The Berlin-based think-tank Thema1 concluded that the three markets in solar power – large-scale “solar farms”, and commercial and residential rooftop – will be economic without support in Britain within the next decade.

“We are firmly convinced that solar will become the bedrock of the global power system going forward,” said report author Gerard Reid, a partner at corporate finance company Alexa Capital, which finances low-carbon energy projects in Germany and Britain.

“That said the road going forward is unchartered and difficult. Our message to the UK government is to reduce support for solar but do so gradually.”

The impending competiveness is driven by falling hardware costs and a maturing supply chain.

Germany provides a useful roadmap for the future, where renewable energy has revolutionized power markets. In fact, the country’s biggest utility E.ON, said last week it was hiving off all its conventional fossil fuel generation to focus on renewables and energy services.

Blue-sky Britain?

Commenting on the report Professor Catherine Mitchell, Professor of Energy Policy at the University of Exeter said: “This confirms that even in Britain with its grey skies, solar power is finding its feet faster than anyone has suspected.

“The old argument that ‘we can’t afford the low-carbon transition’ is increasingly untrue, which is great news for the consumer and for climate change – and for companies such as E.ON that are prepared to embrace change rather than fight it.

“But solar power can’t power the nation on its own because of its intermittent nature. So the government’s backing for interconnectors, which help balance supply and demand across the continent, is also very welcome as another key component of the smart, low-carbon grid that we need.”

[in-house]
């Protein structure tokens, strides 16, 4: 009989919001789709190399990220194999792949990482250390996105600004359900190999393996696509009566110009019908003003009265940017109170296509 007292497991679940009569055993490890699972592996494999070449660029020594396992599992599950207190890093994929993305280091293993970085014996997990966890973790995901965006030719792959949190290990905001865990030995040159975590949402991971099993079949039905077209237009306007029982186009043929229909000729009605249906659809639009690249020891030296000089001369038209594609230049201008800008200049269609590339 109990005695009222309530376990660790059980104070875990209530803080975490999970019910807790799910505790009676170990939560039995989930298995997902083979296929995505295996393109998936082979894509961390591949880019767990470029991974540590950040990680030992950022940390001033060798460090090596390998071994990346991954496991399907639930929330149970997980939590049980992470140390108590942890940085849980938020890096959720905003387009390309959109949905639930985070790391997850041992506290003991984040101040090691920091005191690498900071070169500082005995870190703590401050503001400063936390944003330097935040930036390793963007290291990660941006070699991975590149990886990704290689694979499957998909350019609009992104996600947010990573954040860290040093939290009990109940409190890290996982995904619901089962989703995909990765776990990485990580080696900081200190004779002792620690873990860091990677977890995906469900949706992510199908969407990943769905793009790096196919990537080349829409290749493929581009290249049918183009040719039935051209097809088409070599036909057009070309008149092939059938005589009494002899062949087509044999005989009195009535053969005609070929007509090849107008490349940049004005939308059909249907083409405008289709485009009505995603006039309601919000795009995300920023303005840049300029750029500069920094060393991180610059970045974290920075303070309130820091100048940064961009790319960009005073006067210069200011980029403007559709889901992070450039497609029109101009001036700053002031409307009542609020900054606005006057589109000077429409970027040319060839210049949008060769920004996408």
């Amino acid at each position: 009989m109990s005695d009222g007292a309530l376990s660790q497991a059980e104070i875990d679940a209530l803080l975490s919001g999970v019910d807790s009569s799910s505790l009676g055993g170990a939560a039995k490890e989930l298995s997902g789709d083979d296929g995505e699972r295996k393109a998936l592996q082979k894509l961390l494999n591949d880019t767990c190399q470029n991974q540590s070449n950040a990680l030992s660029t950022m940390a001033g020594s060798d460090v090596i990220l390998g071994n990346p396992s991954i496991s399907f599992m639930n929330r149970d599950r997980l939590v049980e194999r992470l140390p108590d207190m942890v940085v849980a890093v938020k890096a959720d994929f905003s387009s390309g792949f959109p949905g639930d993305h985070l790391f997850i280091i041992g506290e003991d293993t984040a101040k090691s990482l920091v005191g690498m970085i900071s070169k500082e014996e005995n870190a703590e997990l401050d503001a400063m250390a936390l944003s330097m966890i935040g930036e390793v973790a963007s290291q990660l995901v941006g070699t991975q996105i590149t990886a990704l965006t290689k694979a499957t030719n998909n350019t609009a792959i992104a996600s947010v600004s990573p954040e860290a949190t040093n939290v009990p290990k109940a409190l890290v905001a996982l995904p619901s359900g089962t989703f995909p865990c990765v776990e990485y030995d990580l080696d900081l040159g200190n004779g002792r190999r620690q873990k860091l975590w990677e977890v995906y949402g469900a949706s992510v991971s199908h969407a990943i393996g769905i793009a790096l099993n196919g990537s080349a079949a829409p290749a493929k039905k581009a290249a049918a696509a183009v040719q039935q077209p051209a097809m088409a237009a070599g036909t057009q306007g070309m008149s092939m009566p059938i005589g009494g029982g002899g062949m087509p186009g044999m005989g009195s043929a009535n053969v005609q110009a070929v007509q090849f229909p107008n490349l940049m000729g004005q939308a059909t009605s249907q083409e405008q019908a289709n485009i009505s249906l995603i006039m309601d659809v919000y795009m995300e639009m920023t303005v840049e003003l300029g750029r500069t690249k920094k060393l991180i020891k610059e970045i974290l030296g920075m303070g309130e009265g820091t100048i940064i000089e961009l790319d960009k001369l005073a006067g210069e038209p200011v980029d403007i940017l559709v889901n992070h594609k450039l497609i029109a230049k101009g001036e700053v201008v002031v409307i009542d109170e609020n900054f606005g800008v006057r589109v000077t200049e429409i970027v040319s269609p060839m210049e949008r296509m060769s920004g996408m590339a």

Bright future

Solar is leading new changes in the international power market as well. In 2015, solar photovoltaic (PV) power globally will overtake both gas and coal to become the number one power generation technology in terms of annual installations.

However, the global solar industry is still massively under-realized – the total solar energy hitting the earth in one day, if harvested could provide enough energy for the next 27 years.

Room for improvement

– Solar PV in Britain faces a seasonal mismatch with peak power demand. This could be balanced with a more intelligent grid and electricity interconnection into Europe.

– The government should support measures to optimise the grid integration of renewables, including smart meters and an increasingly computerised grid which uses digital technologies for a faster, deeper, more responsive network.

– The government’s plan to force large-scale solar to compete with onshore wind for less support will damage that market. Concern about amenity impacts can be addressed through best practice, for example avoiding building on prime agricultural land.

Brad Allen

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